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As part of our goal to enhance a culture of service within the WSBA membership, we are pleased to offer free CLE courses to volunteer attorneys who participate in WSBA Public Service Programs and provide pro bono assistance in their communities.

We are excited to announce WSBA Pro Bono 101: How to be an Effective Pro Bono Advocate, a CLE that will provide participants interested in volunteering with the tools, knowledge and strategies needed to successfully engage in pro bono and public service. We had over 750 members join us on October 9th for the original webcast and we’re excited to provide this as an A/V CLE through our Public Service Trainings page.

Volunteers must be authenticated to view any Public Service Trainings. To be authenticated, volunteers will need to email publicservice@wsba.org and include their name, bar number, and the name of the Qualified Legal Service Provider they are currently working with.

Zeid urges restraint, and determined effort to root out institutionalized discrimination in wake of U.S. Ferguson verdict

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By: Zeid Ra’ad Al Hussein, UN High Commissioner For Human Rights in Geneva

“The Grand Jury’s decision not to charge a police officer who fatally shoot Michael Brown in Ferguson, Missouri, has led to violent protests, including looting and arson. I urge all protestors to avoid violence and destruction in the wake of this decision, in accordance with the expressed wishes of Mr. Brown’s parents and with the law. People have the right to express their dismay and their disagreement with the Grand Jury’s verdict, but not to cause harm to others, or to their property, in the process.

Without knowing the details of the evidence laid before the Missouri Grand Jury – which in turn depends on the quality of the investigation into the killing of Michael Brown – I am not, at this point, able to comment on whether or not the verdict conforms with international human rights law.

Nevertheless, I am deeply concerned at the disproportionate number of young African Americans who die in encounters with police officers, as well as the disproportionate number of African Americans in U.S. prisons and the disproportionate number of African Americans on Death Row.

Continue reading here.

Full Time Staff Attorney Position Vacancies & Other Summer Opportunities!

UW Moderate Means Program is Recruiting Interns for Summer and Fall Quarters, Due 6/6

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The Moderate Means Program (MMP) is a UW Law in-house pro bono program that is a great way to get experience interviewing lots of clients without having to leave Gates Hall! The goal of the program is to increase access to civil legal services by people of moderate means who cannot afford an attorney but make too much money to qualify for traditional legal aid services. The program is focused on the areas of Family, Housing and Consumer law.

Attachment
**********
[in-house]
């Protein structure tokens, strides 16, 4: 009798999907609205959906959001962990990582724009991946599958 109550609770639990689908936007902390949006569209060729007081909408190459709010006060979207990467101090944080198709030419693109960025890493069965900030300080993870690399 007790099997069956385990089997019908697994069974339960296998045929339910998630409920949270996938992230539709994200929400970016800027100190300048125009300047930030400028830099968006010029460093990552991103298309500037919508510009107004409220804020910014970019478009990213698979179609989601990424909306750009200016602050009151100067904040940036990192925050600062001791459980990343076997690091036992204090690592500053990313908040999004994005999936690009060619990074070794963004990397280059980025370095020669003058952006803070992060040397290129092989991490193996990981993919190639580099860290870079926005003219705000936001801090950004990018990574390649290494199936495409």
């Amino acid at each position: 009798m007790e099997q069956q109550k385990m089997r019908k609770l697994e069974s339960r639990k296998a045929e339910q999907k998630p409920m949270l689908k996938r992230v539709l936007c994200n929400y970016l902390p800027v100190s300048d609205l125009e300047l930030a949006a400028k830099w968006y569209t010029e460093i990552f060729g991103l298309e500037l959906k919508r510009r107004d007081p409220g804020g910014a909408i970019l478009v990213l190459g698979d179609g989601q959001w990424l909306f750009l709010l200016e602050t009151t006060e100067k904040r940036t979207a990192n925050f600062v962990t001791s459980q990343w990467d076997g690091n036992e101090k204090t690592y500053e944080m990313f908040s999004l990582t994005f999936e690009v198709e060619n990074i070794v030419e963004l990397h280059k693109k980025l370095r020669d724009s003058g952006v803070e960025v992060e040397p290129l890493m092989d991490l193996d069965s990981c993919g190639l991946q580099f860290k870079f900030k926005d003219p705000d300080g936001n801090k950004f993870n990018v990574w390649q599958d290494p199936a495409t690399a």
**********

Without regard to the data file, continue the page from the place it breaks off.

Law students serving as MMP volunteer interns will interview potential clients by telephone to collect information and evaluate their cases. Qualifying cases will be referred by the MMP interns to participating attorneys who have agreed to represent Moderate Means Program clients for a reduced fee. MMP interns will be expected to commit to a minimum of five hours a week for the duration of spring quarter and this summer (one hour is a weekly staff meeting).

For a complete job description and application instructions, click here.

Attention Recent Grads! Catholic Community Services of Western Washington Seeking Staff Attorney

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The Legal Action Center offers free legal assistance to qualifying low income persons in King County who are facing evictions and subsidy terminations, landlord/tenant issues, and debtor/creditor issues related to past tenancies.

In eviction and subsidy termination cases, clients first speak to our staff over the phone to have their case evaluated. Then they may be scheduled for an appointment. Attorneys and paralegals provide free legal assistance ranging from self-help information to representation in court.

This position is responsible for providing legal services to low income households facing eviction, housing subsidy terminations or other barriers to securing suitable housing.

For a full job description and application instructions, click here.

Attention Post Grads!  Northwest Justice Project Seeking Full Time Staff Attorney in Everett With 3+ Years Experience

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The Northwest Justice Project (NJP) is a not-for-profit statewide law firm that pursues its mission through legal representation, community partnerships, and education to combat injustice and promote the long-term well-being of low-income individuals, families, and communities throughout Washington.  NJP seeks applications from qualified attorneys committed to supporting our mission through the work of our Everett regional office.

Successful applicants for this position will have experience in all aspects of civil litigation, with a minimum of 3 years in family law, preferably in Washington State.  Experience preferred in one or more additional areas of law that particularly impact low income persons. Applicants should be culturally competent and have demonstrated experience working with low-income client communities. Washington State Bar Association membership in good standing, the ability to acquire membership through reciprocity, or ability to take the next Washington bar exam is required.  Significant civil legal aid and/or civil litigation experience is strongly preferred.

For a full job description and application instructions, click here.

Transgender Law Center Seeking 2014 Immigration Detention Law Clerk